Jakub Jasiński

Jakub Jasiński

Jakub Jasiński of Rawicz Clan (24 July 1761, in Węglów near Pyzdry in Greater Poland[1] – 4 November 1794, in Warsaw, Poland) was a Polish general, and poet of Enlightenment.[2] He participated in the War in Defence of the Constitution in 1792, was an enemy of the Targowica Confederation and organized an action against its supporters in Wilno. He participated also in the Kościuszko Uprising, during the course of which he was killed in the Battle of Praga in 1794.

A graduate of the Warsaw-based Szkoła Rycerska, with time he became the tutor of engineering at his alma mater. He fought with distinction in the War in Defense of the Constitution of 1792. After the king joined the Targowica Confederation he remained loyal to the new authorities. In 1789 he became the commanding officer of the Engineering Corps for Lithuania.

War in Defence of the ConstitutionEdit

He participated in the Battle of Brześć in July 1792, for which he was awarded the military award Virtuti Militari.[3]

Despite his antipathy towards the Confederation of Targowica, opposed the Constitution of 3 May which Jasiński had defended, during this time he pledged his loyalty to it, not giving up conspiratorial activities against it.[4]

The war of liberationEdit

During the Kościuszko Uprising of 1794 Jasiński was among the most prominent members of the radical wing of the Polish Jacobins and at the same time a successful military commander of partisan forces in the area of the Grand Duchy of Lithuania. In April of that year he liberated the city of Wilno by leading a successful uprising there. Supported by Tadeusz Kościuszko and appointed the commander in chief of all the partisan forces in the former Grand Duchy, he managed to defeat numerous Russian garrisons in the area. However, accusations of radical republicanism brought him into conflict with the state authorities, and by the beginning of June he was forced to resign as commander-in-chief of Lithuanian forces and pass his office to General Michał Wielhorski. Jakub Jasiński continued to harass enemy forces in Lithuania and then withdrew with a small partisan troop towards Warsaw. There he perished in November during the defense of Warsaw against the forces of Alexander Suvorov.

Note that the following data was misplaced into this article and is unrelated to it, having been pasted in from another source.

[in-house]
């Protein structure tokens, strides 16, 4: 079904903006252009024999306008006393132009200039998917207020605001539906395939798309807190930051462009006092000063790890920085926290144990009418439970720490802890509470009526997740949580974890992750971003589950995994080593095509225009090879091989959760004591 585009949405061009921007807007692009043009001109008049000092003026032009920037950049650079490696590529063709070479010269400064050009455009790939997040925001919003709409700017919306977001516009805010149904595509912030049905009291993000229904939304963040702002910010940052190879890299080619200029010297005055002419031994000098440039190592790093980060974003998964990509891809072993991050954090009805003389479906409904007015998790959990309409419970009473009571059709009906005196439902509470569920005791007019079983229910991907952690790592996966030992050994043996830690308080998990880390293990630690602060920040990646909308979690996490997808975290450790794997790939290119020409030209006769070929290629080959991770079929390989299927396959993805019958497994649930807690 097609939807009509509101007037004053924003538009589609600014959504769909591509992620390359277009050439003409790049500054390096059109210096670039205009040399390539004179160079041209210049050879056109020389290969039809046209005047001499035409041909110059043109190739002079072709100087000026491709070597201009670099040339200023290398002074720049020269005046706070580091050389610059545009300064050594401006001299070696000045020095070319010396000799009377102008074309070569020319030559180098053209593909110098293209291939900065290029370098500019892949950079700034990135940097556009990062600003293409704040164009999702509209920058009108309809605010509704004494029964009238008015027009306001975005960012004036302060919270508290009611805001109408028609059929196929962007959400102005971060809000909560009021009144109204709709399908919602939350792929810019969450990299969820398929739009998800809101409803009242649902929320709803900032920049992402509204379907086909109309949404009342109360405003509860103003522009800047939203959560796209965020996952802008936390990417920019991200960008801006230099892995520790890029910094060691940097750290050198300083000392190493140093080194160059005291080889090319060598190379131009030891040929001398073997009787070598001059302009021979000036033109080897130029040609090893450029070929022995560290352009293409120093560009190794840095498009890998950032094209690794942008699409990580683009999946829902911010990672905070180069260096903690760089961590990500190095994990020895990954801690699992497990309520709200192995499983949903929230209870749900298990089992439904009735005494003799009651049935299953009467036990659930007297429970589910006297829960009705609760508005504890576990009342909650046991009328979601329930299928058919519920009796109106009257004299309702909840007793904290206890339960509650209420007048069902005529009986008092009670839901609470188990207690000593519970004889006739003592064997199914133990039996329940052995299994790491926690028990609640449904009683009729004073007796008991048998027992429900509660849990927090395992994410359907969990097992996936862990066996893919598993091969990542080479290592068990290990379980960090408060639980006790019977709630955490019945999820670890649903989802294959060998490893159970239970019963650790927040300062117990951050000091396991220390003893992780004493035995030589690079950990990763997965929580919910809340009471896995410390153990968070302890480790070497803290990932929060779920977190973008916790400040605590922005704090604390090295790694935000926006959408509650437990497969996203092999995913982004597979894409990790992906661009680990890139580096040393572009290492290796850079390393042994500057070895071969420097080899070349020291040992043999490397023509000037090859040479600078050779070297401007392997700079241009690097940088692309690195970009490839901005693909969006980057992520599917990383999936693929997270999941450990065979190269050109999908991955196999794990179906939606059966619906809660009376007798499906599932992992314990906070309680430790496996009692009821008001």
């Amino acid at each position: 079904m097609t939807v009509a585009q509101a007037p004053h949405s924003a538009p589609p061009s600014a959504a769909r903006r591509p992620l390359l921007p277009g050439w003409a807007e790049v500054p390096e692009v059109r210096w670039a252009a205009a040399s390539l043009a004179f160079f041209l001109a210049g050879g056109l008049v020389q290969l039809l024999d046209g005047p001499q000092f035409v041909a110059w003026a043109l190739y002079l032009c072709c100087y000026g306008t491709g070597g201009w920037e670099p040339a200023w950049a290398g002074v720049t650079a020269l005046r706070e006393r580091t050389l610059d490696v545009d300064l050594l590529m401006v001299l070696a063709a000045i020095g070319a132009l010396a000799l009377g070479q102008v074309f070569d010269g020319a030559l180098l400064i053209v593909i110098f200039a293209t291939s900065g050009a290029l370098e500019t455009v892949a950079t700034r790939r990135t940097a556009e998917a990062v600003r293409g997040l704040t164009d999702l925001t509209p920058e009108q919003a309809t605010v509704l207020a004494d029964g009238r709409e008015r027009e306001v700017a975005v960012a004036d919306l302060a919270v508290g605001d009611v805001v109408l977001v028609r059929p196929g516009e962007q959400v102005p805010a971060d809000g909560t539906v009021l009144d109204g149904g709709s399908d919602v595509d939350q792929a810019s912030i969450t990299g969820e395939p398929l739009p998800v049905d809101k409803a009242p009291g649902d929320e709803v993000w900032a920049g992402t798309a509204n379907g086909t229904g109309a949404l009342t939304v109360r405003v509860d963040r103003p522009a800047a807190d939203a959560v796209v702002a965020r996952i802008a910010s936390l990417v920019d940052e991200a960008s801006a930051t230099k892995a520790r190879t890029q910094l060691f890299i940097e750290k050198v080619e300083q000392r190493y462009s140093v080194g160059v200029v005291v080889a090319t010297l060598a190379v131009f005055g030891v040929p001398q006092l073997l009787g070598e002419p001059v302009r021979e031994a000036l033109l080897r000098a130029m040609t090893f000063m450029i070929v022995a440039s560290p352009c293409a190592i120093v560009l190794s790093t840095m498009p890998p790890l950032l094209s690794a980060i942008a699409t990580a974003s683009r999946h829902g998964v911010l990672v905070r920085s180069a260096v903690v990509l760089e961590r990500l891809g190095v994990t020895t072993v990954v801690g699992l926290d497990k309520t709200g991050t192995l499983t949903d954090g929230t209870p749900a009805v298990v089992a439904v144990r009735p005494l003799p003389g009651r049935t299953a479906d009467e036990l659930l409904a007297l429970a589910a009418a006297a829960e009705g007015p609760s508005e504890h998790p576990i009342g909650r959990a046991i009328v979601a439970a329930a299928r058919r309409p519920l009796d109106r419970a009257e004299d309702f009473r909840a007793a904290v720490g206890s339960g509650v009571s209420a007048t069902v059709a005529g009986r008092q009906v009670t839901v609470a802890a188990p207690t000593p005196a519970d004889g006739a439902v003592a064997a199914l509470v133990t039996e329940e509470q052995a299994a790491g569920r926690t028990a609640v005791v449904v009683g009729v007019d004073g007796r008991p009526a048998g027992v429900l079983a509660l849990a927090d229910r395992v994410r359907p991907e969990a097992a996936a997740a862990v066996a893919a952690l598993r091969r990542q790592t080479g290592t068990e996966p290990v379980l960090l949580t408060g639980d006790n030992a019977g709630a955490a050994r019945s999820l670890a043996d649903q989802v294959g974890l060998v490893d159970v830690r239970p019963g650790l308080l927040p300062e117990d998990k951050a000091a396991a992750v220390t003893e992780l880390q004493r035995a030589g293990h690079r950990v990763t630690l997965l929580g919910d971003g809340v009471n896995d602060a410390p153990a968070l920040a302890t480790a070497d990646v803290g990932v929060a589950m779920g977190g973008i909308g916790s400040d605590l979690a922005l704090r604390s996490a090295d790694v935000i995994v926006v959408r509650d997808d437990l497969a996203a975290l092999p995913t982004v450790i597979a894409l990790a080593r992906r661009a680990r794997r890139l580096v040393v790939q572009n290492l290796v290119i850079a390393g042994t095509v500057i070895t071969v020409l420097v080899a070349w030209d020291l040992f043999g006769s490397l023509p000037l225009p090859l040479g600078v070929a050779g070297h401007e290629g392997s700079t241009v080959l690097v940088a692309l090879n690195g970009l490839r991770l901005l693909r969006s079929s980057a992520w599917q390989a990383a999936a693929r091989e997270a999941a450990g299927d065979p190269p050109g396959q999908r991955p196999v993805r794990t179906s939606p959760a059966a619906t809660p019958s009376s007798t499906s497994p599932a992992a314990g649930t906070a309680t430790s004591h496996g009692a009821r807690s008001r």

Among his literary works are numerous poems of satirical and fabled character, under huge influence of Voltaire, for example Jasiński's better-known "Sprzeczki" (Quarrels). He was also an author of many patriotic and revolutionary poems and songs against injustices, inspired by the French Revolution, and arousing hope of a similar one in his homeland.[2]


Belorussian stamp from 1994 showing Jakub Jasiński

In Poland, there are or were a number of streets named after Jakub Jasiński, including in Warsaw, Chorzów, Częstochowa, Gliwice, Inowrocław, Kraków, Lublin, Łódź, Przemyśl, Radom, Świdnica, and Zielona Góra.

Outside Poland, he is also commemorated in the names of Streets in Belarus, where there is a street named after him in Maladzyechna as well in Lithuania, where he has a street both in the Old Town of Vilnius and in Kaunas. Belarus also released a stamp with his image in 1994.

Notes and referencesEdit

  1. ^ Encyklopedia Warszawy. Warszawa: Wydawnictwo Naukowe PWN, 1994, s. 292. ISBN 83-01-08836-2.
  2. ^ a b Jerzy Snopek, "The Polish Literature of the Enlightenment." Pages 142–143. Archived 2011-10-05 at the Wayback Machine Jakub Jasiński's mock-heroic "'Sprzeczki" (Quarrels). (PDF 122 KB) Poland.pl. Retrieved October 7, 2011.
  3. ^ Filipow, Krzysztof (1990). Order Virtuti Militari 1792-1945. Warsaw: Bellona. pp. 18–19.
  4. ^ Żytkowicz, Leonid, 'Ze stosunków Jasińskiego z konfederacją targowicką', Ateneum Wileńskie XIII, 172 (Wilno: 1938).